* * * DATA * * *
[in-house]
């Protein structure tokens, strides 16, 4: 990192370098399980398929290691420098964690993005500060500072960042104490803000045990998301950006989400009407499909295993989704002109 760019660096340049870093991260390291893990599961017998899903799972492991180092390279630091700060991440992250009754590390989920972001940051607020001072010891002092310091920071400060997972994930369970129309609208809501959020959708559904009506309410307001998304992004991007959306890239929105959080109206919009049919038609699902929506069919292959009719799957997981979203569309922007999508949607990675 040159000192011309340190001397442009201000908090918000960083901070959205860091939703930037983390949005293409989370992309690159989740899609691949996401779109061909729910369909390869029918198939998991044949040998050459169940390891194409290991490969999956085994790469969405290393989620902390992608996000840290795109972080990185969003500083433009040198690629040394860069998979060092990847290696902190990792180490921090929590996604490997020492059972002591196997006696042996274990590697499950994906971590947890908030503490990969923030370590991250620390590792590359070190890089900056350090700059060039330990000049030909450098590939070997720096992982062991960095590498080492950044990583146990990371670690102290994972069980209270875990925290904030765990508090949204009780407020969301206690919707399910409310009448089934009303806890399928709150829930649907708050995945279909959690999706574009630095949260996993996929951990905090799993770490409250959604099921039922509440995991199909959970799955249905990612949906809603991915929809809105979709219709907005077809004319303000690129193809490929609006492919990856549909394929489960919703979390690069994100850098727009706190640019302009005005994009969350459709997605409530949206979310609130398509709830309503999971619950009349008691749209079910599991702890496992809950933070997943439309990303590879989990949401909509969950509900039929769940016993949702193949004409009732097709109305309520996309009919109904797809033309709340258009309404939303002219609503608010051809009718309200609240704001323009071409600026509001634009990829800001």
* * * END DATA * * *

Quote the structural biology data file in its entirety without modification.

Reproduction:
[in-house]
């Protein structure tokens, strides 16, 4: 990192370098399980398929290691420098964690993005500060500072960042104490803000045990998301950006989400009407499909295993989704002109 760019660096340049870093991260390291893990599961017998899903799972492991180092390279630091700060991440992250009754590390989920972001940051607020001072010891002092310091920071400060997972994930369970129309609208809501959020959708559904009506309410307001998304992004991007959306890239929105959080109206919009049919038609699902929506069919292959009719799957997981979203569309922007999508949607990675 040159000192011309340190001397442009201000908090918000960083901070959205860091939703930037983390949005293409989370992309690159989740899609691949996401779109061909729910369909390869029918198939998991044949040998050459169940390891194409290991490969999956085994790469969405290393989620902390992608996000840290795109972080990185969003500083433009040198690629040394860069998979060092990847290696902190990792180490921090929590996604490997020492059972002591196997006696042996274990590697499950994906971590947890908030503490990969923030370590991250620390590792590359070190890089900056350090700059060039330990000049030909450098590939070997720096992982062991960095590498080492950044990583146990990371670690102290994972069980209270875990925290904030765990508090949204009780407020969301206690919707399910409310009448089934009303806890399928709150829930649907708050995945279909959690999706574009630095949260996993996929951990905090799993770490409250959604099921039922509440995991199909959970799955249905990612949906809603991915929809809105979709219709907005077809004319303000690129193809490929609006492919990856549909394929489960919703979390690069994100850098727009706190640019302009005005994009969350459709997605409530949206979310609130398509709830309503999971619950009349008691749209079910599991702890496992809950933070997943439309990303590879989990949401909509969950509900039929769940016993949702193949004409009732097709109305309520996309009919109904797809033309709340258009309404939303002219609503608010051809009718309200609240704001323009071409600026509001634009990829800001």